Advancing Wall of Doom: The Wall Face boss will attempt to smush you against the (inanimate) back wall if you don't kill it quickly enough.
It's a last ditch effort if it runs out of MP, which it will quickly, futilely attempt to revive its eyes if you "kill" them.
Demon Wall, the upgraded version, just barrages your characters with special attacks if it runs out MP. Which again, it will burn through quickly.
Antidote Effect: The strict inventory caps (only four of each type of item) lead to a dependence on healing magic.
Antlion Monster: The Spider Legs in the obligatory desert region. They're usually found in sand pits, and will target whoever disturbs them with a painful Earth Slide spell before hiding in the ground again. They can nuked with magic before they even show themselves, though.
Apocalyptic Log: The Empire was already up to mischief in the Old World, if the orbs in Mandala are anything to go by.
Awesome, but Impractical: High-level weapon attacks don't see much use. In the time it takes to charge up a level 7 or 8 strike you'll either have been beaten down by a room full of enemies, or you could have killed everything twice over with normal attacks and magic.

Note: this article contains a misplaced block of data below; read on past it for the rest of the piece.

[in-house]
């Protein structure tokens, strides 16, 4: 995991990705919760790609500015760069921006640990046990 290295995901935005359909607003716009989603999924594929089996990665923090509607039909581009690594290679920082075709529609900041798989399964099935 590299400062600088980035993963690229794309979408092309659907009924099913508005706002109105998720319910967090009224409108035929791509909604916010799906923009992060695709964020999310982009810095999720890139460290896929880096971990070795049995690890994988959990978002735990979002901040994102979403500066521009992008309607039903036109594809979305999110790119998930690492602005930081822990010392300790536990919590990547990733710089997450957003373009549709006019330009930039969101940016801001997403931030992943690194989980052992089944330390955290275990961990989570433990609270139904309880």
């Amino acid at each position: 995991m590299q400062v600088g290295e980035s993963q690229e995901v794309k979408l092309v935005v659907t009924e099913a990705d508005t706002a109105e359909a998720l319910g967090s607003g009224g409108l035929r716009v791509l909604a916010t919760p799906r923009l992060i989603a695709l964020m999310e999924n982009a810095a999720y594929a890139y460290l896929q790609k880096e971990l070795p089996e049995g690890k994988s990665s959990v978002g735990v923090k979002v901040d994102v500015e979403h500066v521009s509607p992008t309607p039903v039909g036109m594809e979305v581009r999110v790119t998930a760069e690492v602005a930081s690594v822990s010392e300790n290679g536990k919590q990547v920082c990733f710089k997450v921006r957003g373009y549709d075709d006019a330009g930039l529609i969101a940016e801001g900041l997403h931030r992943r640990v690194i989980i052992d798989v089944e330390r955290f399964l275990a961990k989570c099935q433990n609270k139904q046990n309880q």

Attack spell damage doesn't climb linearly with MP cost. Hence it's best to stick with the cheapest attack spell you can cast.
The so-called "Level 9" spells can get like this. It's impossible to chain cast once a level 9 animation goes off and it's arguable if it the effect of the spell is raised from level 8.
Badass Cape: A popular look in this game's world. Jema is the only heroic character who wears one.
Badass Normal: Randi. When Purim and Popoie first receive their magic powers, he's a bit dismayed, but Undine tells him that eventually the Mana Sword will become stronger than any magic (and he's the one meant to wield it).
Fire Bouquet, Flame Wall, and Lucent Beam are the exceptions, available to the Girl. Seems it's hard to come up with nonlethal uses for fire magic.
Blatant Lies: Thanatos' reason for reviving the Mana Fortress is, in the NA version of the game at least, to create a "peaceful world."
Emperor Vandole, when he invites La Résistance over to his castle for a "truce".
Blob Monster: Lime/Dread Slime. The former shrinks as you fight it, while the latter continues to grow and grow and grow with each hit.
Book Ends: Randi returning the sword to its place under the waterfall.
Boss Arena Idiocy: If the Mana Beast doesn´t take part of the battle against it just standing before you, allowing you to kick the monster´s ass instead of diving into your party over and over, the battle would be unwinnable.